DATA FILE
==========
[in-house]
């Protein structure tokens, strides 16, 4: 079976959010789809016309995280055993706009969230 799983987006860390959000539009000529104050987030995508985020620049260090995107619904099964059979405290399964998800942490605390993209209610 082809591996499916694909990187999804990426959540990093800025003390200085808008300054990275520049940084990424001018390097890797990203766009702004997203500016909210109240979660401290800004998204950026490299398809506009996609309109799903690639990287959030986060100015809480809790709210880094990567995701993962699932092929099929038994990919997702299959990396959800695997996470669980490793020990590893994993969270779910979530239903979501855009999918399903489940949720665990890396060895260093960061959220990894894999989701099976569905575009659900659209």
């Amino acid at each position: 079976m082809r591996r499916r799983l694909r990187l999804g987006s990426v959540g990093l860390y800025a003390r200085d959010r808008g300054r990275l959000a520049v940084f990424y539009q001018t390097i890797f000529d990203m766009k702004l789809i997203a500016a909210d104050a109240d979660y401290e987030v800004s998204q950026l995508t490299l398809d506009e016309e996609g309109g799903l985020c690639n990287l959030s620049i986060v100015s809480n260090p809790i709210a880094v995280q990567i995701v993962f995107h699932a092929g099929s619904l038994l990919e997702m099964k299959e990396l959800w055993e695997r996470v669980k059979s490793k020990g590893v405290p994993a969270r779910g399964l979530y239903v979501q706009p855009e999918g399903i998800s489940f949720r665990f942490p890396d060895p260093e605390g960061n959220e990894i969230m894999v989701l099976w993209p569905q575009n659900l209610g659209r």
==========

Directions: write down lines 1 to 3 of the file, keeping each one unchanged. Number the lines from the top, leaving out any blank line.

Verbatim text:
[in-house]
């Protein structure tokens, strides 16, 4: 079976959010789809016309995280055993706009969230 799983987006860390959000539009000529104050987030995508985020620049260090995107619904099964059979405290399964998800942490605390993209209610 082809591996499916694909990187999804990426959540990093800025003390200085808008300054990275520049940084990424001018390097890797990203766009702004997203500016909210109240979660401290800004998204950026490299398809506009996609309109799903690639990287959030986060100015809480809790709210880094990567995701993962699932092929099929038994990919997702299959990396959800695997996470669980490793020990590893994993969270779910979530239903979501855009999918399903489940949720665990890396060895260093960061959220990894894999989701099976569905575009659900659209």
């Amino acid at each position: 079976m082809r591996r499916r799983l694909r990187l999804g987006s990426v959540g990093l860390y800025a003390r200085d959010r808008g300054r990275l959000a520049v940084f990424y539009q001018t390097i890797f000529d990203m766009k702004l789809i997203a500016a909210d104050a109240d979660y401290e987030v800004s998204q950026l995508t490299l398809d506009e016309e996609g309109g799903l985020c690639n990287l959030s620049i986060v100015s809480n260090p809790i709210a880094v995280q990567i995701v993962f995107h699932a092929g099929s619904l038994l990919e997702m099964k299959e990396l959800w055993e695997r996470v669980k059979s490793k020990g590893v405290p994993a969270r779910g399964l979530y239903v979501q706009p855009e999918g399903i998800s489940f949720r665990f942490p890396d060895p260093e605390g960061n959220e990894i969230m894999v989701l099976w993209p569905q575009n659900l209610g659209r």